First, some business. Good news. I am still alive. I can see how not sending out an update in over a month might have some wondering. We are one month into a three month furlough to the States. It's been quite a bounce this time for me in terms of transition because we sort of over-booked ourselves (as we often do). From a work perspective I have accomplished approximately zero useful things during this time so far, but I think we're finally into a groove now where we can (and want to!) move forward. Sorry to all the people awaiting email responses! With that off my chest...
One thing our family has really looked forward to on this furlough is attending a Haitian church plant in Cary in addition to attending our home church, Crosspointe. The Haitian church, (which is what we call it since I don't think it has an official name yet), meets at the Crosspointe office and it's a total mind blow for Nick and me because it's totally an authentic Haitian church. The same songs are sung with the same Chans Dèspèrans hymnals. (We had heard this was the case and brought our own, which is the way it works in Haitian churches.) The same loud voices sing these songs with a sound system hooked up for each week, even though there are only about 5-13 people that attend on a weekly basis. (And remember, our family makes up 5 of those!) The same proclamations ring out through the service... Beni swa l'eternel! Jezi pi gran! Bondye beni'w (to which everyone responds "amen.") The preaching is spirited and lively and the pastor is not afraid to call out sin. Sometimes the forward-ness of this kind of preaching makes me inwardly cringe, being so afraid of someone walk away offended. Sometimes I find the boldness refreshing. (Well, what I understand of it. The truth is that my comprehension of Kreyol, while conversationally fluent in Haiti, lacks at times. Fast talking or yelling (especially when distorted by a very loud sound system) sometimes goes over my head. So, I maybe understand 65% of what's being said. I can follow the drift, but not all the nuance. But, as usual, I am digressing.)
Today I had a revelation during Haitian church. Sister Denise was up front leading worship today since Paulette (the lady that usually leads the hymns) was out of town. She said something like this-- "The air outside is starting to feel cool. Everyone is starting to be cold. And we want to run from that, but with Jesus inside of us, we can feel warm. He can make us feel the heat again. He can be our heat." Spoken like a true Haitian. In my experience, Haitians hate to be cold. When the temperature dips to a "chilly" 82F, 90% of people will be wearing long sleeves and possibly a woolen or fleece hat.
I couldn't be farther from Haitian in this respect. The truth is, I hate the heat. I despise it. And y'all, Haiti is hella hot. My friend Gayly, a Haitian national, always gets so irritated about how much I complain about the heat. To which I always retort, "I wouldn't complain about the heat around here if the country wasn't so freaking hot!" You guys. I don't do well with the heat. So when Denise was talking about the coldness being a bad thing, I almost had to pipe up and say something. This cooler weather is perfectly delightful to Mama Gwenn.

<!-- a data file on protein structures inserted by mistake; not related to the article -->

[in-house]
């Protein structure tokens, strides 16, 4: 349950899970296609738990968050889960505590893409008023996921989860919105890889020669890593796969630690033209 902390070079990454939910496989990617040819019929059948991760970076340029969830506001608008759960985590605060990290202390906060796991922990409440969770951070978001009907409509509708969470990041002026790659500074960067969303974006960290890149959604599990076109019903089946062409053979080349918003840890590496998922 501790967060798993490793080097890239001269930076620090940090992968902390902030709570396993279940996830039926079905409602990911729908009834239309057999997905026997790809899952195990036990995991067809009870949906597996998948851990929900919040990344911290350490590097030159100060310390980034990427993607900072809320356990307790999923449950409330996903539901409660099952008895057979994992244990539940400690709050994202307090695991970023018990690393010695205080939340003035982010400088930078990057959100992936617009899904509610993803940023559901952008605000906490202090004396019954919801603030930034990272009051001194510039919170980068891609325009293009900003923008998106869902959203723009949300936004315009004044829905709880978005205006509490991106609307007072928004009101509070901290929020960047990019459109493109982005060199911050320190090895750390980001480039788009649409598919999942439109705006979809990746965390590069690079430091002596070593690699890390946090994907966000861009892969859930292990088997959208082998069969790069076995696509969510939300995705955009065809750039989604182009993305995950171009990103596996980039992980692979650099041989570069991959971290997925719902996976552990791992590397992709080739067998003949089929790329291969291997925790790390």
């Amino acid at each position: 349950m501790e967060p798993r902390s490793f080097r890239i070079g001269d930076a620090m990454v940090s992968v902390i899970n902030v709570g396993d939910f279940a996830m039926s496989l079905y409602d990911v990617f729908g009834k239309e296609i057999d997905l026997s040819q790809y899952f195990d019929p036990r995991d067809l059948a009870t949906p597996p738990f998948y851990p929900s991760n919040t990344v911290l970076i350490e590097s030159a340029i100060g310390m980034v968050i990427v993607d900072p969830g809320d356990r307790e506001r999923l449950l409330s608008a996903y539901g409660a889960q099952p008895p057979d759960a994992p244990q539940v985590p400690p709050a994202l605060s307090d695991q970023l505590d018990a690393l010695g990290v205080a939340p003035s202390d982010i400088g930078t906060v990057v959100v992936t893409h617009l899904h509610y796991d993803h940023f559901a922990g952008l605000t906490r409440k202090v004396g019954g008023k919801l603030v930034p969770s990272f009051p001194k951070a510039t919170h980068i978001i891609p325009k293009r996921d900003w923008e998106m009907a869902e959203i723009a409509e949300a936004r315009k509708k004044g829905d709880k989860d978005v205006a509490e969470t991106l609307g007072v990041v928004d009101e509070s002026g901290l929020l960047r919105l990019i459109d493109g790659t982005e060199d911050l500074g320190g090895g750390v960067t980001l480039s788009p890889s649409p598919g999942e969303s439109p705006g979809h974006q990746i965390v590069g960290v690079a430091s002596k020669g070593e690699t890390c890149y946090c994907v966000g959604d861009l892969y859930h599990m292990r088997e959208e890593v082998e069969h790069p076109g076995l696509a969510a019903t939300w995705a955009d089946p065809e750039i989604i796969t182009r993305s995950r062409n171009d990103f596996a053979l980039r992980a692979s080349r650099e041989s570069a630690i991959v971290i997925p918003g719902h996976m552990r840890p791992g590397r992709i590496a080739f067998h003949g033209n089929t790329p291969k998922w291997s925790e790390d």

And in that moment, I saw this reality-- Haitian people like the heat. And Americans, well, not so much. We all live in houses with air conditioning. We drive cars that are air conditioned. And the businesses we frequent are air conditioned. I can live in Haiti for the rest of my life, and probably, my preference will always be cooler weather. Just like for many of the Haitian people at church have lived in the States for some time now, their preference is hot weather. It's just one of those inherent differences. And it's this tension I feel as I live between two cultures. But in that moment, I felt this feeling that told me this, "Gwenn, you need to embrace the heat."
Each year, starting in about April, I start praying, "God, please help me get through this summer's heat." I even brought it up as a prayer request at church this past year. I sort of view it as something to get through. Something from which I am always seeking relief. But how would my life be different if I could start embracing the heat? What would it look like if I started praying in April, "God, help me to embrace the heat this year."? What would it look like if, instead of being frustrated and constantly trying to find ways to get out of the heat, I decided to live life in the heat? Not in spite of it, but in it. What if my quest for comfort is derailing the work that God wants to do in me?
So what is it for you? What's your nemesis in the way that heat is mine? Could it be that God does not want to deliver you from it, but in it? I guess my point is this. I think we Christians are too caught up in our own comfort. We want to be spared the discomfort of life. But life is inherently uncomfortable. And so often I see that I use my resources, my connections, my talents, my time, and my energy trying to find relief from my discomfort. I think we all do. But maybe the time is coming where God has a more beautiful plan to deliver us in the heat, not from it*.
*But if you still want to pray that it's not that hot in Haiti this summer, that's okay for me too. ;)